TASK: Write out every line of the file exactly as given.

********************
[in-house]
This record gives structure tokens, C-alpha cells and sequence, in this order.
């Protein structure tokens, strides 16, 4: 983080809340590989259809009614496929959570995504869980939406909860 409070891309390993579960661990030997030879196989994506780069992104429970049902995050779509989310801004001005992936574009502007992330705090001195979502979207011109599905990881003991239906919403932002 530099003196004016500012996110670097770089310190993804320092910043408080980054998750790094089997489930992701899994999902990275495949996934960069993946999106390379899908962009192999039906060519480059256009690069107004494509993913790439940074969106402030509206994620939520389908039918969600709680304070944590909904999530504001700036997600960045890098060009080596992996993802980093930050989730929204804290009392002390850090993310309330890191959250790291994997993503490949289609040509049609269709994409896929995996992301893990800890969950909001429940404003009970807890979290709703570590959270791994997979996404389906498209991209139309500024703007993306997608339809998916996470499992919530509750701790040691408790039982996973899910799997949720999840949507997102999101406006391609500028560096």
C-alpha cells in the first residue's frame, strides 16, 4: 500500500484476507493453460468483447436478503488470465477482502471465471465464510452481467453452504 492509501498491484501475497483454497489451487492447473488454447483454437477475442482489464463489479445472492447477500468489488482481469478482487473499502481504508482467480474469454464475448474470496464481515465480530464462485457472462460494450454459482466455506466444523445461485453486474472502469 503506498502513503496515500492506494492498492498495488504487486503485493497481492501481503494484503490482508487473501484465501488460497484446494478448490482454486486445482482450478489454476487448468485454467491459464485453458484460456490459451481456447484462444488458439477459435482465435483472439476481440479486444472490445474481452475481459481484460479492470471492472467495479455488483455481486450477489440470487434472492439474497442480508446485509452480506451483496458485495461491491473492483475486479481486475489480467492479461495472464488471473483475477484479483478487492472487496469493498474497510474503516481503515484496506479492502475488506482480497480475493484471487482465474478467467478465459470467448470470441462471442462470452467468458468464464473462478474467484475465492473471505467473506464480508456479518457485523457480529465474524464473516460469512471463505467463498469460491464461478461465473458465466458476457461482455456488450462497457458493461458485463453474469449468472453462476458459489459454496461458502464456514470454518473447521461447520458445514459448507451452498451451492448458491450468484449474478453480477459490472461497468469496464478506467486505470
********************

[in-house]
This record gives structure tokens, C-alpha cells and sequence, in this order.
């Protein structure tokens, strides 16, 4: 983080809340590989259809009614496929959570995504869980939406909860 409070891309390993579960661990030997030879196989994506780069992104429970049902995050779509989310801004001005992936574009502007992330705090001195979502979207011109599905990881003991239906919403932002 530099003196004016500012996110670097770089310190993804320092910043408080980054998750790094089997489930992701899994999902990275495949996934960069993946999106390379899908962009192999039906060519480059256009690069107004494509993913790439940074969106402030509206994620939520389908039918969600709680304070944590909904999530504001700036997600960045890098060009080596992996993802980093930050989730929204804290009392002390850090993310309330890191959250790291994997993503490949289609040509049609269709994409896929995996992301893990800890969950909001429940404003009970807890979290709703570590959270791994997979996404389906498209991209139309500024703007993306997608339809998916996470499992919530509750701790040691408790039982996973899910799997949720999840949507997102999101406006391609500028560096």
C-alpha cells in the first residue's frame, strides 16, 4: 500500500484476507493453460468483447436478503488470465477482502471465471465464510452481467453452504 492509501498491484501475497483454497489451487492447473488454447483454437477475442482489464463489479445472492447477500468489488482481469478482487473499502481504508482467480474469454464475448474470496464481515465480530464462485457472462460494450454459482466455506466444523445461485453486474472502469 503506498502513503496515500492506494492498492498495488504487486503485493497481492501481503494484503490482508487473501484465501488460497484446494478448490482454486486445482482450478489454476487448468485454467491459464485453458484460456490459451481456447484462444488458439477459435482465435483472439476481440479486444472490445474481452475481459481484460479492470471492472467495479455488483455481486450477489440470487434472492439474497442480508446485509452480506451483496458485495461491491473492483475486479481486475489480467492479461495472464488471473483475477484479483478487492472487496469493498474497510474503516481503515484496506479492502475488506482480497480475493484471487482465474478467467478465459470467448470470441462471442462470452467468458468464464473462478474467484475465492473471505467473506464480508456479518457485523457480529465474524464473516460469512471463505467463498469460491464461478461465473458465466458476457461482455456488450462497457458493461458485463453474469449468472453462476458459489459454496461458502464456514470454518473447521461447520458445514459448507451452498451451492448458491450468484449474478453480477459490472461497468469496464478506467486505470